Higgs will probably get next year’s Nobel. Nominations close in February, and the committee is strict about the rule that there’s no prize w/o a nomination. So unless somebody tossed in his name last winter “on spec”, it will take another year. I checked some sources, and nobody was aware of such a nomination.


                • Thank you Pete for elaborating on that.Several recent PBS programs have left me tempted to sign up for a few college courses (not for credit/solely for my own edification).I find the math baffling but the theory most fascinating.It’s too late for me to get anywhere with it but I would love to regardless.
                  Great news about the cancer…..we need you here 😀

              • Sorry if I already told this one.

                A Higgs boson walks into a church.
                The priest says “sorry, we don’t acknowledge your existence.”
                The boson says “well, you can’t have mass without me.”


                • Jan….I like that one alot & have used it!
                  My other favorite was the Journalist that sat with the Dali Llama and told this one……The Dali Llama walks into a pizza place and asks the man at the counter …”Can you make me one with everything??”

      • Mercury . . . great stuff! I remember as a kid, my brother and I playing with a large bead of it that I stole from a bottle that my father kept in the basement. That bottle of mercury weighed a ton! My dad worked his whole life in commercial refrigeration in NYC. He would collect the mercury from discarded instruments and thermostats and sell it for scrap since it is a metal. Amazing stuff! Smash it into a hundred tiny beads and then go collect it by chasing it around on my mom’s waxed linoleum kitchen floor. Even the dog would play! Finally lost that big bead, never knew where it went. Maybe the dog? Dad never found out and the dog lived forever.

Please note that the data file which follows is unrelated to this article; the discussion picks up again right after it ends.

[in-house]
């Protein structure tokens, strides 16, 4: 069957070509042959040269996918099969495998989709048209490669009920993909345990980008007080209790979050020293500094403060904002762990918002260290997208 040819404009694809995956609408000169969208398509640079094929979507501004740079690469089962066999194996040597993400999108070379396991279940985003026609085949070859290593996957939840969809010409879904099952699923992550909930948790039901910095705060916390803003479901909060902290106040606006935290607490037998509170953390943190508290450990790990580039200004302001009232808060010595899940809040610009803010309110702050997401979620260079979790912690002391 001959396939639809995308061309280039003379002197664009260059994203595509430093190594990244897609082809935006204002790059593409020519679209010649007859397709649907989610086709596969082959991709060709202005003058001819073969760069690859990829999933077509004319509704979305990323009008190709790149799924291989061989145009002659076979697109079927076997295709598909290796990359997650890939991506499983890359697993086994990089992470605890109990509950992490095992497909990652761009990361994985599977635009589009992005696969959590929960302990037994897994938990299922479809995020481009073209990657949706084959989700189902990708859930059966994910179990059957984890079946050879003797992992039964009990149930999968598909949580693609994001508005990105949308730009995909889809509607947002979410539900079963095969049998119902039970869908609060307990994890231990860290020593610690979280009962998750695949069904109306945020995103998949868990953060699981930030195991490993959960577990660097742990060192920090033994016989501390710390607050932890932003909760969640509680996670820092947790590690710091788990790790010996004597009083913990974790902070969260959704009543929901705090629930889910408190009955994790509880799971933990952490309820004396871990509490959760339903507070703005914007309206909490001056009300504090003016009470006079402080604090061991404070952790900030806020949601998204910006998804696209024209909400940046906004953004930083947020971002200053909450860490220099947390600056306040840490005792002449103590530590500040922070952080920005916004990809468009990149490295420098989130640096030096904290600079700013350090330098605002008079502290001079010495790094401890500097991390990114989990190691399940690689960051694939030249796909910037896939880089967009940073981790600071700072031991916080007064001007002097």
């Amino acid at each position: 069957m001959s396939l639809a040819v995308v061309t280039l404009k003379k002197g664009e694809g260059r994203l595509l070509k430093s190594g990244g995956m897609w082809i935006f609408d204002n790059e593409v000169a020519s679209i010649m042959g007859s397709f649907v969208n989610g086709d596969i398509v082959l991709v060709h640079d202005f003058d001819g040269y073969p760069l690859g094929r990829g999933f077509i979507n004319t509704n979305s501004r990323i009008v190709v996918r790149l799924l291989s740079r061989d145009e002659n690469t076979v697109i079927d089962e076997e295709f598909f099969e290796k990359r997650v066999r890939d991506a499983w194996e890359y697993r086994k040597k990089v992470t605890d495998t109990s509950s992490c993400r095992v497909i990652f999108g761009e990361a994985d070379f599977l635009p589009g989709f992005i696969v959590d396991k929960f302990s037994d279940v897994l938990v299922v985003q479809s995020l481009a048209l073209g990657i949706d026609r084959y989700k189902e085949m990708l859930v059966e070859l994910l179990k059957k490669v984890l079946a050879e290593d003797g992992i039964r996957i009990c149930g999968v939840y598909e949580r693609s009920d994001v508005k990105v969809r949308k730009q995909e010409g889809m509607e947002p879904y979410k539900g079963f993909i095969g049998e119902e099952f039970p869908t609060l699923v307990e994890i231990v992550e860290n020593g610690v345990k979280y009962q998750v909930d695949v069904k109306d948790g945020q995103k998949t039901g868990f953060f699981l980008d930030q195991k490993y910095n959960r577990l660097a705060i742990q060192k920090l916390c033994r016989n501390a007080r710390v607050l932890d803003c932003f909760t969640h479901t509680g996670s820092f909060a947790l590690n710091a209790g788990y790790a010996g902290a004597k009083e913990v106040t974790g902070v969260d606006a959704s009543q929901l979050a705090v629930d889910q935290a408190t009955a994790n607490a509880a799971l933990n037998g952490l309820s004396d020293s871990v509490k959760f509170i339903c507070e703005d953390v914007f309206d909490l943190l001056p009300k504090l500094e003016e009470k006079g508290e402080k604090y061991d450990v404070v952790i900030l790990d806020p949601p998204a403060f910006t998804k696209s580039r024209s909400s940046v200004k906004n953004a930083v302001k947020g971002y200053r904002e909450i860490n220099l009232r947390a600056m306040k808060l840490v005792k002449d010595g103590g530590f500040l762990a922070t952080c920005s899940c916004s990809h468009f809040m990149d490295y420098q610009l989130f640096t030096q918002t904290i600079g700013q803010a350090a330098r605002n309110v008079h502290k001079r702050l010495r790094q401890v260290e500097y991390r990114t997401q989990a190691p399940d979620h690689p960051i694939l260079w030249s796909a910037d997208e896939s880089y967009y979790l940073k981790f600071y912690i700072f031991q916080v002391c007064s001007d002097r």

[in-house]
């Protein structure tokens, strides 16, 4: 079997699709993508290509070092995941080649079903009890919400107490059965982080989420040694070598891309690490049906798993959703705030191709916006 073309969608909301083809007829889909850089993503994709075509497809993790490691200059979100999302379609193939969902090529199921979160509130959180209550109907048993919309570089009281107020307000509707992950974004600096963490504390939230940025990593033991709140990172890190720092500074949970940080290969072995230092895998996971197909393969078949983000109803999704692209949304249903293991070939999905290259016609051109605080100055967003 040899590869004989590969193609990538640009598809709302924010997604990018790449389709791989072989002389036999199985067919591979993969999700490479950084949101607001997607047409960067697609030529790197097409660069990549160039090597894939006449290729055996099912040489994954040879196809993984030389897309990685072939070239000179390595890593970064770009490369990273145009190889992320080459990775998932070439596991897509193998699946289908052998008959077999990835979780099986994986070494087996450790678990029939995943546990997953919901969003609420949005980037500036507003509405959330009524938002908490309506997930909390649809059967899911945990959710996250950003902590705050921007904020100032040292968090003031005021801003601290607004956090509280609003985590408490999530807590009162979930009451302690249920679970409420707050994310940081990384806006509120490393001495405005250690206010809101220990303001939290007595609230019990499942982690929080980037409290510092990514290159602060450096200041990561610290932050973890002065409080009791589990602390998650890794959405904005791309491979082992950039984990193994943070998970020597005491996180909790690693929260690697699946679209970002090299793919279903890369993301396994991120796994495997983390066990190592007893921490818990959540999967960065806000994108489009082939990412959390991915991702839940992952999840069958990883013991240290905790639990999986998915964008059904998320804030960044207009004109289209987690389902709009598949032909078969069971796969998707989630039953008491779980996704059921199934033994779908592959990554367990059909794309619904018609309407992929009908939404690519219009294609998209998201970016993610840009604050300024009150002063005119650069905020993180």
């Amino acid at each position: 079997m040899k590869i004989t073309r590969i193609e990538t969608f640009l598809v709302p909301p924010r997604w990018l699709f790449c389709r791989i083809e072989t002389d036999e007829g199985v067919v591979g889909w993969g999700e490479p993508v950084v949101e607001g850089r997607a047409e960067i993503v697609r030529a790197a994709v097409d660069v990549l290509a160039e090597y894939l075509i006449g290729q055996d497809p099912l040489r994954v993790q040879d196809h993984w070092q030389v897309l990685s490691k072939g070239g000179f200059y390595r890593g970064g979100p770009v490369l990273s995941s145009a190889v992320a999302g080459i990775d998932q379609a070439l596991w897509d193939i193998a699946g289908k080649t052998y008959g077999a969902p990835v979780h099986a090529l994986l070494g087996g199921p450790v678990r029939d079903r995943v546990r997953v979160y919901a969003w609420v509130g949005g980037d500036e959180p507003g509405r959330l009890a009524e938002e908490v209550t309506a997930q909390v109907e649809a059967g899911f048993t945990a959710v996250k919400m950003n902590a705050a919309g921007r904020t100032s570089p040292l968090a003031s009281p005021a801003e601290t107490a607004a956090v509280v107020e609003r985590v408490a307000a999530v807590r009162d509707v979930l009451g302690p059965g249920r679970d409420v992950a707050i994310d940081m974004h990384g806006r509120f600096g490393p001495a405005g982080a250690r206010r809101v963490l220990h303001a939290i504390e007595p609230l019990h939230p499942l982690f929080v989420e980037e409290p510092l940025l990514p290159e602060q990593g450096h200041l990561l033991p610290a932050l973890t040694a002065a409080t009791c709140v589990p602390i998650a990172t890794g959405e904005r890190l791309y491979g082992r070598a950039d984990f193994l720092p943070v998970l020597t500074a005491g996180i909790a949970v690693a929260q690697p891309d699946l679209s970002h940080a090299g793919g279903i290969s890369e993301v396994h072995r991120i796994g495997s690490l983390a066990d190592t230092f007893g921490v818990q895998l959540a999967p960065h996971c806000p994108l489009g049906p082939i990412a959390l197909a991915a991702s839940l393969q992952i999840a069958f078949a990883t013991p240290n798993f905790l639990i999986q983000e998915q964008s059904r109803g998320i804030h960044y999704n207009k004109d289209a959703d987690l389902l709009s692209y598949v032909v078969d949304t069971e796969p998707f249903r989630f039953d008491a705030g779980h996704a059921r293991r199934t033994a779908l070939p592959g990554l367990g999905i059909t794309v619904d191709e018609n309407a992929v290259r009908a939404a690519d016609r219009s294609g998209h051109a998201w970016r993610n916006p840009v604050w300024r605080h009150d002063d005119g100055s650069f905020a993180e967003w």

• B.B.,

        I didn’t just play with mercury — we were encouraged to play with it in my sixth-grade class (late 1950s). That was Mr. Horniak’s class, and he gave groups of kids mercury he dropped from a bottle, and we were supposed to let it roll around in our hands and then pass it along to another kid in our group. I do not recall that we washed our hands after handling the mercury. We also handled rats and mice, but not at the same time as the mercury 🙂

        Ah, the good old days, when we used lead paint in our houses, played with mercury in our schools and small children handled guns with more aplomb than many adults do today. I’m an anachronism.

        If I can still remember handling mercury, the grade I was in when I did it and the name of my elementary school teachers…well, I’m guessing handling the mercury didn’t have a detrimental effect on my memory!


        • Edith,

          I didn’t just play with mercury. When I was young, my mother took me to a shoe store where they had a fluoroscope that X-ray’ed my little feet in a new pair of shoes, to see how well they fit! But at least I didn’t use the medical radium treatment machines they had at Kellogg’s San a half-century earlier!


          • What about the smell of the mimeograph ink? The smell permeated the air of the classroom & hung over our heads like a cloud. Tests handed out, and everyone held the test real close to his nose to get a good whiff.